On the process of creating and filming his fates

It's not the end result — what's interesting about it and what was extraordinary for me is ... the way in which the world sees you differently. As you age, over a period of 30 or 40 or 50 years, you age incrementally, and you don't see how the world sees you differently. But when you go from 45 to say 95, and you're a man in a wheelchair being pushed by a nurse, then you realize how radically differently the world sees you. You are refuse, you are nothing ... I'm not claiming I know what it feels like exactly, but I have a tiny sense of what it's like to feel how the world sees you differently.

On the photo of himself in a cubicle farm

People ask me what's the most frightening picture for me, and for me it's the man in an office — because what does that mean if I'm in an office? It means I've failed as an artist.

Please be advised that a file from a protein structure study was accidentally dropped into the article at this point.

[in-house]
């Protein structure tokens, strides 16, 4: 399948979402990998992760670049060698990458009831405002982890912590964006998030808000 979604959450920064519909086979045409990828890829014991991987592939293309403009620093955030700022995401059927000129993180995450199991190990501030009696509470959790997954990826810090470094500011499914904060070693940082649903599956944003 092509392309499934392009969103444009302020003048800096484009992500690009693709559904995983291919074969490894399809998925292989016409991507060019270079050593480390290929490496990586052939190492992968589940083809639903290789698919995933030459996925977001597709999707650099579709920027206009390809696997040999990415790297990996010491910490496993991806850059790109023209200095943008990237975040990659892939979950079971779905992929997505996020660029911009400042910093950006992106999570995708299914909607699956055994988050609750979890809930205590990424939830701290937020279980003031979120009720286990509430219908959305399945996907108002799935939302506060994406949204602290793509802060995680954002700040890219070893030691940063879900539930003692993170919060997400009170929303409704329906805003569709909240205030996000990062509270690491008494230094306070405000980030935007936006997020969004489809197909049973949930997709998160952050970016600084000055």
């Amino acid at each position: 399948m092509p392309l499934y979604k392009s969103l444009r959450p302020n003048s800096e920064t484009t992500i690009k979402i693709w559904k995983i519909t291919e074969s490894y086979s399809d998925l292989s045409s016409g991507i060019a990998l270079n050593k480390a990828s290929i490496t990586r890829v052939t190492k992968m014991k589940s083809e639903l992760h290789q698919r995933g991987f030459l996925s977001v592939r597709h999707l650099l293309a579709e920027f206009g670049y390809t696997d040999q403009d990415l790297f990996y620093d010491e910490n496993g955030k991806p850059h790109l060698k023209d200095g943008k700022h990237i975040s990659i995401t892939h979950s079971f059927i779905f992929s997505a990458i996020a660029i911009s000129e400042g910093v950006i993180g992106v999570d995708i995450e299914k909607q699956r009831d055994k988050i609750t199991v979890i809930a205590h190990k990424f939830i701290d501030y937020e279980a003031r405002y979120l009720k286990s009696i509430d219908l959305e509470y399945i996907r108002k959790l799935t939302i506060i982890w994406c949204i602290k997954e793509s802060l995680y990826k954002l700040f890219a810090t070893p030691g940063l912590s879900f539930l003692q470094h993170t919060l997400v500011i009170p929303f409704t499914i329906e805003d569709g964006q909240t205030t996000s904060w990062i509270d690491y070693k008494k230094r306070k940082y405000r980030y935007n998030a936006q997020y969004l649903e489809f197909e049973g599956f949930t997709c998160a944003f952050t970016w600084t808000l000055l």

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SCOTT SIMON, HOST:

A friend of Phillip Toledano the photographer says, he is the most self-absorbed person I've ever met. But he wears it well.

"The Many Sad Fates Of Mr. Toledano" is a new short film in which the photographer, with the assistance of makeup artists, fortune tellers and psychics, disguises himself as the various fates life might one day hold for him - to become a drunken stumblebum on the street, a white-collar criminal cuffed and taken away by police or a lonely senior feeding a small dog from his plate.

Or it's an art project Phil Toledano began after the dementia and death of his father.

(SOUNDBITE OF FILM, "THE MANY SAD FATES OF MR. TOLEDANO")

PHILLIP TOLEDANO: I guess, then, I started thinking a lot about the thing that I'm working on now, the idea of the way in which life is so full of right angles. There are so many possibilities ahead of you. And you just have no sense of what they're like.